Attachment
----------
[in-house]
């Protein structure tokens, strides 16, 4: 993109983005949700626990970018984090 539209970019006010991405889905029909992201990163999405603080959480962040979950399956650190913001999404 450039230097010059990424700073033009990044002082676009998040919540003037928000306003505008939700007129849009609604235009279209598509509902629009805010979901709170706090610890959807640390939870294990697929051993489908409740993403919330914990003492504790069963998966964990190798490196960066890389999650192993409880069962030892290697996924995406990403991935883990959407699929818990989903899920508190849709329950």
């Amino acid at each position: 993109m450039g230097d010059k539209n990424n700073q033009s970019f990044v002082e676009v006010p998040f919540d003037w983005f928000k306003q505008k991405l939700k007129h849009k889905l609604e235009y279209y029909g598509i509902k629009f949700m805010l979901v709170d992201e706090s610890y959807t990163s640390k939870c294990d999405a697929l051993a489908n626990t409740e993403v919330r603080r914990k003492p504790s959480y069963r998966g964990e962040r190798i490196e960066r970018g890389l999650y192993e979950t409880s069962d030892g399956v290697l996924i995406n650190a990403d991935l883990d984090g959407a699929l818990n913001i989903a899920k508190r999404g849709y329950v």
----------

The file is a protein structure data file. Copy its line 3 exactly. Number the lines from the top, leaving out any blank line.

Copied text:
């Amino acid at each position: 993109m450039g230097d010059k539209n990424n700073q033009s970019f990044v002082e676009v006010p998040f919540d003037w983005f928000k306003q505008k991405l939700k007129h849009k889905l609604e235009y279209y029909g598509i509902k629009f949700m805010l979901v709170d992201e706090s610890y959807t990163s640390k939870c294990d999405a697929l051993a489908n626990t409740e993403v919330r603080r914990k003492p504790s959480y069963r998966g964990e962040r190798i490196e960066r970018g890389l999650y192993e979950t409880s069962d030892g399956v290697l996924i995406n650190a990403d991935l883990d984090g959407a699929l818990n913001i989903a899920k508190r999404g849709y329950v």